All traditional Chinese medicine (TCM) physicians will soon have to undergo lifelong training, just like Western medical doctors.
The Health Ministry is also giving out $10 million in research and development grants, as part of efforts to modernise the industry.
These changes were announced by Senior Minister of State for Health Chee Hong Tat at the Nanyang Technological University (NTU) yesterday.
"Tradition and science can co- exist - it is not about choosing one or the other," Mr Chee said.
"It is about integrating the best practices from both traditional and scientific domains."
He was speaking at the convocation ceremony for NTU's biomedical sciences and Chinese medicine double degree programme.
There are currently 3,115 TCM physicians registered with the TCM Practitioners' Board. About 63 per cent are diploma holders, while another 26.5 per cent have bachelor's degrees.
NTU seeks to tap $5m TCM research grant
At Nanyang Technological University (NTU), robots are being taught to perform the traditional Chinese massage technique known as tuina.
The university is applying for funding to develop this project under the Health Ministry's new $5 million traditional Chinese medicine (TCM) research grant, which was officially announced yesterday.
"Our robot is a combination of computer technology with the TCM approach and theories," said Dr Goh Chye Tee, director of NTU's Chinese Medicine Clinic.
Researchers developing the robot have to make sure it knows the correct accupoints at which to apply pressure, as well as different tuina techniques.
"This is different from the usual massage chair that you find on the market," Dr Goh said.
The university is also looking at how traditional exercises such as taiji and baduanjin (a form of qigong) can have a positive impact on the body.
Yesterday, the Health Ministry announced it would be giving out $5 million in research grants to encourage such collaborations between scientists and TCM professionals. Another $5 million will be going towards building up the skills and knowledge of those in the sector.
For example, the funding can be used to organise conferences or seminars for TCM professionals. It can also be used to improve existing facilities to meet patients' needs.
TCM physicians will also have to undergo lifelong training and amass a certain number of points each year.
Ms Lim Lay Beng, a physician who has been in practice for 12 years, said: "For the last few years, this has already been done on a voluntary basis, and quite a number of people already go for these courses."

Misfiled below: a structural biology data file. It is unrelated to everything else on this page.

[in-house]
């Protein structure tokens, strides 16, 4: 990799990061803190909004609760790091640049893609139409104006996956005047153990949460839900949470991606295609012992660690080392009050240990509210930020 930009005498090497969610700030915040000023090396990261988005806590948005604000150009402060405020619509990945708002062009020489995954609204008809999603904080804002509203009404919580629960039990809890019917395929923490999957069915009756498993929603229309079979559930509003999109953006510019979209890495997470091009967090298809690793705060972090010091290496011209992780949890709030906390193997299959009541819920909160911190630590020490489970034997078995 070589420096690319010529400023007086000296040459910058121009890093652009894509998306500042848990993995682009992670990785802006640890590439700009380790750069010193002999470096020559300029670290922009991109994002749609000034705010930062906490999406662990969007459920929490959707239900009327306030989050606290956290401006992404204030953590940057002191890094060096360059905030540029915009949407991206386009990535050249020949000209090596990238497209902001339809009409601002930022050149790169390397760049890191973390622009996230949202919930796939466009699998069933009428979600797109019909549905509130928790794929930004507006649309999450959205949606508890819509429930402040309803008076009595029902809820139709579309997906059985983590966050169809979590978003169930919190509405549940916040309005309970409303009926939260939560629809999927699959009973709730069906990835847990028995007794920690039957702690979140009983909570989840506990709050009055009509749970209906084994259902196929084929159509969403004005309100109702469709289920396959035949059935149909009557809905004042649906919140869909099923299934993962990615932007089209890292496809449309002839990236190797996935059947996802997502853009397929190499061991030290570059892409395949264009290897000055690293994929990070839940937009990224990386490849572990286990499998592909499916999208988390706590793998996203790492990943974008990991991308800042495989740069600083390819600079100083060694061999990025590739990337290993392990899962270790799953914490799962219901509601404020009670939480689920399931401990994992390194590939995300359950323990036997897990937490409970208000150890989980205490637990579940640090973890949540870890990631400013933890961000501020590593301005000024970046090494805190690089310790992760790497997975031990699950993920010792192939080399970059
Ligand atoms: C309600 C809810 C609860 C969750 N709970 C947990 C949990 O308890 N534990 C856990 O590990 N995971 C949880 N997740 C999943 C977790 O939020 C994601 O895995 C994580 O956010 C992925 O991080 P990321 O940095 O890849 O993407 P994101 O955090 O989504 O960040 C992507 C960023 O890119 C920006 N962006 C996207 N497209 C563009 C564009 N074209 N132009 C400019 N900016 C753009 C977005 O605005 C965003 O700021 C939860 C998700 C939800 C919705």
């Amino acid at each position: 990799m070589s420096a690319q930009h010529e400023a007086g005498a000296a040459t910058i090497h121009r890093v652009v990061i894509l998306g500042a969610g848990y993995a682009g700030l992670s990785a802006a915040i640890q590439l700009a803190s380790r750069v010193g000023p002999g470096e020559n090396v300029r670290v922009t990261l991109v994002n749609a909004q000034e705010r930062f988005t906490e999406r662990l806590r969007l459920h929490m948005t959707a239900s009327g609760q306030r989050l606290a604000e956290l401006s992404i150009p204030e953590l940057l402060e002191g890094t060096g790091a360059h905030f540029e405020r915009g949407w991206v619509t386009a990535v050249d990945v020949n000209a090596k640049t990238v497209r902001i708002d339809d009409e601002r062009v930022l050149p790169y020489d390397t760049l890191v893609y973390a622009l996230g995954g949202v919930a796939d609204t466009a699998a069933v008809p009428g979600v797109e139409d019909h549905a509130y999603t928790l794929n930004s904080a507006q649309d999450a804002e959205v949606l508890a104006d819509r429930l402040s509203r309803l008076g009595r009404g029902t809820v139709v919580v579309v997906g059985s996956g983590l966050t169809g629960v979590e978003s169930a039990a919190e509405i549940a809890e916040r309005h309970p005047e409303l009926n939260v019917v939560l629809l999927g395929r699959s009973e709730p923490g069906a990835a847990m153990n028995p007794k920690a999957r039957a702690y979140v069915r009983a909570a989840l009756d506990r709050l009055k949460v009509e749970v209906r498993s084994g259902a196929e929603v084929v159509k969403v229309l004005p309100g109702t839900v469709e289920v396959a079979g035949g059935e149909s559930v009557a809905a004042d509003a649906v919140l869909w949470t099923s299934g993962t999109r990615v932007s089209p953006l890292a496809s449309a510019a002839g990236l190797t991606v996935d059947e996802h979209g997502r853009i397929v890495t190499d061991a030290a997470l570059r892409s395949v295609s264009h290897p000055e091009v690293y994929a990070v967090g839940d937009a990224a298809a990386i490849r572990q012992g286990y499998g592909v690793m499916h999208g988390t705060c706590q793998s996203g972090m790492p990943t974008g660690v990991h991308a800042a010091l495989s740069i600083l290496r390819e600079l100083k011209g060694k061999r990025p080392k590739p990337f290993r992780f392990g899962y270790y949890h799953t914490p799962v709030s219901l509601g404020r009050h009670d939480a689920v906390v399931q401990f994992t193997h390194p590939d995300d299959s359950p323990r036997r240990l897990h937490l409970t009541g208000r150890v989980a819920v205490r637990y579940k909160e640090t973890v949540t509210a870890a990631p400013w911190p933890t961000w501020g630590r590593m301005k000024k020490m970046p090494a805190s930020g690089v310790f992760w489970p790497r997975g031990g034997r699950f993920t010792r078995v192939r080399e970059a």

At present, TCM physicians are encouraged, though not compelled, to earn at least 25 continuous TCM education points a year through accredited events such as those organised by the Institute of Chinese Medical Studies.
Under the new rules, it will be mandatory for practitioners to chalk up such points if they want to renew their practising certificates.
This is in line with what is already being done overseas, Mr Chee said.
But the finer details - such as how many points must be earned in a year - have yet to be decided on, he added.
The new requirements will take effect after the TCM Practitioners Act is amended, which will probably occur within the next 12 to 18 months. However, there will be a grace period to allow those in the industry to adapt.
"I urge all TCM practitioners to start preparing for this so that you refresh your skills and knowledge and keep up to date with the latest TCM developments," Mr Chee said.
Physician Wong Chin Nai, who has been practising Chinese medicine for nearly 50 years, said that it is always a good thing to improve standards in the industry.
"But some of the older doctors are wondering if they can have lower requirements since they have already worked for so long and have a lot of experience," added the 77-year-old.
Under the TCM Development Grant, $5 million will be set aside to help those in the sector improve their skills. Application opens in January. The grant will cover training for TCM professionals, including acupuncturists, clinic assistants and herbal dispensers listed with the TCM Practitioners' Board.
It will also provide funding for accredited course providers to conduct more local conferences and training programmes.
Lastly, those in the industry can tap the grant to adopt new technologies that could improve efficiency.
Mr Tan Lee Huak, who is director of TCM company Science Arts, said that the money will come in useful when organising talks for those in the industry.
"Sometimes when we organise talks, only five or eight people show up - but we have to continue anyway," he said. "Hopefully, with the added support, we will be able to continue organising such events."
Another $5 million will go towards TCM research over the next five years. This builds on an existing $3 million research grant set aside in 2014.
Speaking to reporters at the sidelines of the event, Mr Chee said that TCM can play a big role in health promotion and rehabilitation.
"After you come out of hospital, how do you help a person to get back, as quickly as possible, to good health?" he said. "I think things like tuina (therapeutic massage) actually play a very useful role."